Should You Upgrade?
As part of the ongoing transition from Python 2 to 3, features have been deprecated along the way in Python 3, and some of those are slowly being removed. For example,
collections.Mapping was moved to
collections.abc.Mapping to indicate it was an Abstract Base Class—A-B-C. An alias was kept for backward compatibility.
That’s been deprecated, and eventually will be removed. To check whether or not your application triggers any of these deprecations, you can use the
-W flag with a value of either
error when you run Python on the command line.
00:48 It’ll report to you with a warning or fail to run with an error if you have one of these problems. Even more removals are coming in Python 3.10. Slowly, the vestige of Python 2 is withering away.
01:13 They have decided to move to a 12-month release cycle. Releases will be aimed to be in October every year. Like now, each version will continue to be supported for 5 years after its release date. This change in pace means new features will come faster, but there’ll be fewer of them for each release.
01:32 The development of a release starts about 17 months before the release date, and there’s a feature freeze in the 5 months prior to the release for the testing phase. As an example, Python 3.9 is being released in October of 2020, but Python 3.10 is well underway.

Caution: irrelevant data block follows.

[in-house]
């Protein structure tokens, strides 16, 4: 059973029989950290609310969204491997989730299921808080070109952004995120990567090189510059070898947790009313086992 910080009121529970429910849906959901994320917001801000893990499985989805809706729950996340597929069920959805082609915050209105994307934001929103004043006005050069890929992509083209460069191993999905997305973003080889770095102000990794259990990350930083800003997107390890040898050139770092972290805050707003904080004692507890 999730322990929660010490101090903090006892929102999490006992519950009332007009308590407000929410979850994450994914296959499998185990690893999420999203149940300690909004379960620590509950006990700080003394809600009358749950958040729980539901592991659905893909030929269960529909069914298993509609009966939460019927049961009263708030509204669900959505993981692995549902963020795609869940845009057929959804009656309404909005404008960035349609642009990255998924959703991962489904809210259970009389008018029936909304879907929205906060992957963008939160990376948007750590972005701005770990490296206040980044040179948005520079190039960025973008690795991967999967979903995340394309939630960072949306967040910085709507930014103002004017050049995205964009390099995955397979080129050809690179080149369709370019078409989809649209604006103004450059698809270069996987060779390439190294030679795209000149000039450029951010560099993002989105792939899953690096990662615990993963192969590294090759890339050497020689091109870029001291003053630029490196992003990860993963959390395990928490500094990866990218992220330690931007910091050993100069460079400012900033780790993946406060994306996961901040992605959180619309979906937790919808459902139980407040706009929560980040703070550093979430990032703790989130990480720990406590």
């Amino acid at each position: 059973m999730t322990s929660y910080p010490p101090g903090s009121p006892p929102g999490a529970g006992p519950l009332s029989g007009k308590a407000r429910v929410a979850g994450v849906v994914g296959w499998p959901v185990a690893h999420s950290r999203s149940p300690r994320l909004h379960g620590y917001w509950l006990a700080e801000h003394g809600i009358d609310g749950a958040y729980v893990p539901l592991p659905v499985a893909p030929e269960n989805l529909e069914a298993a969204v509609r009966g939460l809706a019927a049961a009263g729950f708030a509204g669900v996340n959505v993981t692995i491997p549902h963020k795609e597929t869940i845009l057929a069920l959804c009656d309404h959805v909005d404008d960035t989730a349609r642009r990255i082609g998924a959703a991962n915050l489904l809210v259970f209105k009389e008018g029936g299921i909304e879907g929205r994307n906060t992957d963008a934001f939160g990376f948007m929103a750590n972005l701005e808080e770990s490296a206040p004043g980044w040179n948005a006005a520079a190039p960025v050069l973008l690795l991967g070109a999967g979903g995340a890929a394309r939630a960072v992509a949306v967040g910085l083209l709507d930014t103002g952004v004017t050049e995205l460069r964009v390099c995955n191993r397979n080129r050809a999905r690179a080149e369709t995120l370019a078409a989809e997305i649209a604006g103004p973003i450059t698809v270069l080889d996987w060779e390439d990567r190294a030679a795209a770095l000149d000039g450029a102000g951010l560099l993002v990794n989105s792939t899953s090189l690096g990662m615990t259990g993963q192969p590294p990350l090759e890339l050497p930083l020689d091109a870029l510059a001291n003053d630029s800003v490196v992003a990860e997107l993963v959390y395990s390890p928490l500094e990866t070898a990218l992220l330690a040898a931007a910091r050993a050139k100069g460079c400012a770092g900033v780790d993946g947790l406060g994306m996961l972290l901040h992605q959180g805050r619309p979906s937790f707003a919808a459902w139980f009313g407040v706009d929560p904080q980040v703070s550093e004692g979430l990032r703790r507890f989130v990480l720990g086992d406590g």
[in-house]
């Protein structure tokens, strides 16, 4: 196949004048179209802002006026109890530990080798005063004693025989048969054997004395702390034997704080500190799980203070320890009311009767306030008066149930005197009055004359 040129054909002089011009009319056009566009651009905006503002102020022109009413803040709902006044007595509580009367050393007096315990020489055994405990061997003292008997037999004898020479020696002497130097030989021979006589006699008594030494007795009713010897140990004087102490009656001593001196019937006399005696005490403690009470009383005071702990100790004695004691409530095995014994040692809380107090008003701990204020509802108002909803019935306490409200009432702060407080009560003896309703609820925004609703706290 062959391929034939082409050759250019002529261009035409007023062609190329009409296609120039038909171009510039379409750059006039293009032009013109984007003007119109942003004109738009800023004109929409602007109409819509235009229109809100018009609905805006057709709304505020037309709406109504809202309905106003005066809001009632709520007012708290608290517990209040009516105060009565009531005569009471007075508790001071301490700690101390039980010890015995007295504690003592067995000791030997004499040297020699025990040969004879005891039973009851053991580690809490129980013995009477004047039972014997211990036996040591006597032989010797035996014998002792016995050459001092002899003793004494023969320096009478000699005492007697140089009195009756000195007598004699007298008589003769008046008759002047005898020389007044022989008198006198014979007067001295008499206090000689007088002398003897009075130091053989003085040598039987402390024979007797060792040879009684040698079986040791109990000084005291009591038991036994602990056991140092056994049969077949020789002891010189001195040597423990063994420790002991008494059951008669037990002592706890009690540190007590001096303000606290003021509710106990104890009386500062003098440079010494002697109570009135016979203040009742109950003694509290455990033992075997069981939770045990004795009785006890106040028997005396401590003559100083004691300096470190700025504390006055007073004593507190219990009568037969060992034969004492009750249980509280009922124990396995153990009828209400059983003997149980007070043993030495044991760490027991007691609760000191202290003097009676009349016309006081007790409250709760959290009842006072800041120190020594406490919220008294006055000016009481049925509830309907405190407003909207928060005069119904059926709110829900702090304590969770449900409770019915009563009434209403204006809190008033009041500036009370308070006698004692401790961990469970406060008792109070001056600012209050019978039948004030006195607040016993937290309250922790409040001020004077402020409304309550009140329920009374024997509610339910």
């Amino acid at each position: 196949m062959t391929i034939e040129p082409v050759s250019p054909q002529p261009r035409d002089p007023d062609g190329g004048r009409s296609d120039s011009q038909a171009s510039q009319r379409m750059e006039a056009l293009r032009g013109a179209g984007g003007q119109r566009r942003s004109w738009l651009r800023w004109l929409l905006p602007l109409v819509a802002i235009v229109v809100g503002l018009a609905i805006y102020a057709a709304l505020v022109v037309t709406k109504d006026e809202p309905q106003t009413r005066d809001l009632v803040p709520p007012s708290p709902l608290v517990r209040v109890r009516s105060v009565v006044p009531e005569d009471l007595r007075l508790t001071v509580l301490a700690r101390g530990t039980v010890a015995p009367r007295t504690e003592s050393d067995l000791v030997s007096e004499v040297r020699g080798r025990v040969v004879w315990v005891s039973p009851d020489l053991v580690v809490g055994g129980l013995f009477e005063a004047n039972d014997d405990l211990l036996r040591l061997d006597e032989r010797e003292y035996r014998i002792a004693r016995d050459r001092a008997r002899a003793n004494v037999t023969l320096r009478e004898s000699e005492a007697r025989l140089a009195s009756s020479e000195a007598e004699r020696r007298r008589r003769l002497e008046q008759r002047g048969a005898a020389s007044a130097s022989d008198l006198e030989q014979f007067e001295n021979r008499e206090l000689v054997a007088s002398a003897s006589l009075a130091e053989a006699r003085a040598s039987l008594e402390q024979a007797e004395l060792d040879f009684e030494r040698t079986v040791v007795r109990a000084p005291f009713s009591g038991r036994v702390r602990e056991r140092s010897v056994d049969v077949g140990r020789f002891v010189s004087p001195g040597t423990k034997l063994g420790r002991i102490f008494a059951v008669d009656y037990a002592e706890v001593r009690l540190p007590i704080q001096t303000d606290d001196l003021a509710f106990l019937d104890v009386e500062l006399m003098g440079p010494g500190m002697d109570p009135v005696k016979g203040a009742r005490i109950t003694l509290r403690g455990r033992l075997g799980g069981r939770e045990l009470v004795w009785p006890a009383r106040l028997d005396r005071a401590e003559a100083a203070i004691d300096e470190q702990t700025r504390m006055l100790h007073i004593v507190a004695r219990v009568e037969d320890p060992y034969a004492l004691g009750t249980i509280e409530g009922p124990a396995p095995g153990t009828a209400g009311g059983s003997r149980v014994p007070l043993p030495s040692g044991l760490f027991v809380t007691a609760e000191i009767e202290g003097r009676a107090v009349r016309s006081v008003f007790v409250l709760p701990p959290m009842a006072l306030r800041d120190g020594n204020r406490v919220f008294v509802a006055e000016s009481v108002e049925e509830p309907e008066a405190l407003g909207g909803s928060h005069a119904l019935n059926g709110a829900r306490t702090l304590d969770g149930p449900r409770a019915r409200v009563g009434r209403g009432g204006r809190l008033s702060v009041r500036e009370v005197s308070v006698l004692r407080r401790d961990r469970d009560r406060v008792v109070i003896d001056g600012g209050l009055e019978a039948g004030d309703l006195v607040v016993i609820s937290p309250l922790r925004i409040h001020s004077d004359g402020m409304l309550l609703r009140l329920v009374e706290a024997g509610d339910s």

Instead, you should be using tuples. The
(3, 9) tuple is not greater than the
(3, 10) tuple, so this is behaving the way you need. To help you catch this, the
flake8-2020 library looks for this kind of problem, and others.
02:29 This brings me to the question, “Should you upgrade?” Well, the answer is “Of course.” The real question is “When?” and it’s not going to be a static answer—it’s going to depend on your own needs.
03:09 Make sure you run your tests. You have tests, don’t you? A related question isn’t just about updating the interpreter, but also, “When do you use the new features that aren’t backwardly compatible?” Again, that depends on you. If your project is fully under your control, then knock yourself out. If, on the other hand, you’re writing a project or—particularly—libraries that are used by other people who may not be using Python 3.9, you might want to continue being backwardly compatible to Python 3.6.
03:40 This means you might want to wait a little longer before you use these new features. For a full list of all of the changes, you can visit the What’s New document for the Python 3.9 interpreter. In particular, the Porting to Python 3.9 section has details about challenges you might have in trying to convert from previous versions. In the next lesson, I’ll give you a brief summary of the content that’s been covered in this course.
Become a Member to join the conversation.